Children Health Problem: The leading causes of death in children vary by age. Children below 5 years of age are particularly vulnerable to infectious diseases such as malaria, pneumonia, diarrhoea, HIV and tuberculosis. In 2019, pneumonia, diarrhea and malaria were responsible for nearly 30 percent of global deaths among children under the age of 5. Children are disproportionately affected in the world’s poorest regions, especially in sub-Saharan Africa with a high incidence of infectious diseases. UNICEF works around the world to protect and prevent children from dying from the disease. So let’s know which diseases are more likely to occur in children.
According to UNICEF, pneumonia is the leading infectious cause of death in children under the age of 5, killing approximately 700,000 children annually. In many parts of the world, a child dies of pneumonia every minute – even though the disease is completely preventable and easily managed with antibiotics.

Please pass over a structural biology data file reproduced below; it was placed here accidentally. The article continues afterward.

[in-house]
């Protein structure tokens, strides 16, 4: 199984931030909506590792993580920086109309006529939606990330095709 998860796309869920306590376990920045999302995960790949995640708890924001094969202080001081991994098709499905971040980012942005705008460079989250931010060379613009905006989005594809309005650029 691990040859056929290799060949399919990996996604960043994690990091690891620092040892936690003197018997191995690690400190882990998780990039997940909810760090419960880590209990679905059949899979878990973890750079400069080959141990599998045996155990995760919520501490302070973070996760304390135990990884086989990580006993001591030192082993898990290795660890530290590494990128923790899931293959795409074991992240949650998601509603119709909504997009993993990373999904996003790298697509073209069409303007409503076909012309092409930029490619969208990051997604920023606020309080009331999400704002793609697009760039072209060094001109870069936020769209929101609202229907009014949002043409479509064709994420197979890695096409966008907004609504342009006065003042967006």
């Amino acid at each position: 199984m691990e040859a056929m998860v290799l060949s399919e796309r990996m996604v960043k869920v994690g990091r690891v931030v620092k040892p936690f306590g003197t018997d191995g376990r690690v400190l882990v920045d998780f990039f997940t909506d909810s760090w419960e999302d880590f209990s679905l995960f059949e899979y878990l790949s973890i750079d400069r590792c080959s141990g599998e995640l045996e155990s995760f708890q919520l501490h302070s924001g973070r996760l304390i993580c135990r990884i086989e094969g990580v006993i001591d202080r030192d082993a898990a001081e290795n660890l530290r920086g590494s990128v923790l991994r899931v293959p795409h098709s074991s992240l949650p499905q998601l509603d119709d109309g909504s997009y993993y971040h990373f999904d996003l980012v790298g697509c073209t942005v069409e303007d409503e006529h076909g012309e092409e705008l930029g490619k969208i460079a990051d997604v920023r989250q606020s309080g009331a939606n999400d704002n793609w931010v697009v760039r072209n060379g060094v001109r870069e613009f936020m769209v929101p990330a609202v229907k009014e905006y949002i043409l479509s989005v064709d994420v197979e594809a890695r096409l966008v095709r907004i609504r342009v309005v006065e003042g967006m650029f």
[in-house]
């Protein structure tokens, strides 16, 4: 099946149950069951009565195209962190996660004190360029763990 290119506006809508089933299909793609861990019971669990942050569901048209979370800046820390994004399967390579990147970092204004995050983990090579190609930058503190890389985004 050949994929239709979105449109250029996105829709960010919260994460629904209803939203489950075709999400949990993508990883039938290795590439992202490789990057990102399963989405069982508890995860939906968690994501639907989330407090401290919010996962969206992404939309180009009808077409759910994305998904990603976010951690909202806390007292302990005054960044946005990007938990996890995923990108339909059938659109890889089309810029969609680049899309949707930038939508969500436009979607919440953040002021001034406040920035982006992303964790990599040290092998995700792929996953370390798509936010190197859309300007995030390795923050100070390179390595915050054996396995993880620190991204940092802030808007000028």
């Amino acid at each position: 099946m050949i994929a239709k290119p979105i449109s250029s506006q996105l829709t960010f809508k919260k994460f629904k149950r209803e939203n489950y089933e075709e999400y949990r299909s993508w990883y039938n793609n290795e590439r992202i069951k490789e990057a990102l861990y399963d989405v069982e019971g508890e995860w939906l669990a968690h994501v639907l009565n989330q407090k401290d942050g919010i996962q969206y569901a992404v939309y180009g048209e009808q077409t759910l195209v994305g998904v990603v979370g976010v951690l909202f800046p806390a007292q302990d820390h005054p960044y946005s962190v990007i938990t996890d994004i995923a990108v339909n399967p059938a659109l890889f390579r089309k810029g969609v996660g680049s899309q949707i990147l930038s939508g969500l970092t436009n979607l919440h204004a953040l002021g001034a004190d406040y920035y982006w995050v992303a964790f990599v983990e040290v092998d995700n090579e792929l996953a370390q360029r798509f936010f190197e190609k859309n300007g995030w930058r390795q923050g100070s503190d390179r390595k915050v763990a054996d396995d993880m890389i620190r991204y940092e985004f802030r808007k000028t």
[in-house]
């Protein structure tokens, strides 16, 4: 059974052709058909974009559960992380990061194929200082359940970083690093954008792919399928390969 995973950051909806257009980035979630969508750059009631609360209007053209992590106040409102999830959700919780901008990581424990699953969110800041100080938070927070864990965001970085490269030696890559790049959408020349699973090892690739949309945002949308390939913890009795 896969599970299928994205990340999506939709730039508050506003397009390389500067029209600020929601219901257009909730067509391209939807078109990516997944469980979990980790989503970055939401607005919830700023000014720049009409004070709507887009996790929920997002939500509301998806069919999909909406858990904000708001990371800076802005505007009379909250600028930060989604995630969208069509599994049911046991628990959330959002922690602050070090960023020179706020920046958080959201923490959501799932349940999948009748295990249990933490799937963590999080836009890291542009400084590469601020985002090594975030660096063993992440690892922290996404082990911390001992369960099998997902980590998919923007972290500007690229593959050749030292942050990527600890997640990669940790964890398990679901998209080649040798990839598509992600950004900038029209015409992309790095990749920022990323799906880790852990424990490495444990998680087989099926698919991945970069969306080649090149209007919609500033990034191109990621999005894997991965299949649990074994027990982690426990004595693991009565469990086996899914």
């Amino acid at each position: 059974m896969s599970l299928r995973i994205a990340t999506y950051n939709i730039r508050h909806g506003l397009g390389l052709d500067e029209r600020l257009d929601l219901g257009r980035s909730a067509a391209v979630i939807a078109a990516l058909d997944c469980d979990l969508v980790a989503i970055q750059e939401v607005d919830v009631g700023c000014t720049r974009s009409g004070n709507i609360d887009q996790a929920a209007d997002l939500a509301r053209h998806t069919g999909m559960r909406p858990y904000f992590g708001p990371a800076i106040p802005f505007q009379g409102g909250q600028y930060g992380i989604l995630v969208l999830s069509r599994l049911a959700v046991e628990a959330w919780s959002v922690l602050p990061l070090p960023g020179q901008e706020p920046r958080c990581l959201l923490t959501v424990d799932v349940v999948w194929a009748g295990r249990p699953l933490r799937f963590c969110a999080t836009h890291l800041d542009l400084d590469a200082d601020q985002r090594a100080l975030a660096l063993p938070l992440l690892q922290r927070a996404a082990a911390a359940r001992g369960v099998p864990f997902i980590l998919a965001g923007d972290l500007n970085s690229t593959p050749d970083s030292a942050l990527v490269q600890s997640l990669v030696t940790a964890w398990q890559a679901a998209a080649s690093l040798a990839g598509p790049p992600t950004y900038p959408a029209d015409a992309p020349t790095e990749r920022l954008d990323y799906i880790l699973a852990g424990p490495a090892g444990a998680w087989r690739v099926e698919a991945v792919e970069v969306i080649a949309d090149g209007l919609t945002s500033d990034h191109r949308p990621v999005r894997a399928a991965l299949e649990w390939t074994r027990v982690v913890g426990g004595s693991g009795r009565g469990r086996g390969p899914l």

In recent years, significant progress has been made in reducing child deaths due to diarrhea. But diarrhea remains the leading cause of death in young children. However, diarrhea can be relieved with proper fluids, breastfeeding, constant feeding and use of antibiotics.
Malaria is the third deadliest disease in the world for young children aged one month to 5 years after pneumonia and diarrhoea. According to the UNICEF report, around 274,000 children under the age of 5 died of the disease in 2019, which accounts for 67 percent of global malaria deaths.
Tuberculosis (TB) is a disease about which the world knows how to prevent and treat it. According to the UNICEF report, more than 600 children under the age of 15 die from it every day and this number is about 1.25 lakh each year. Most of these deaths occur in children under the age of 5.
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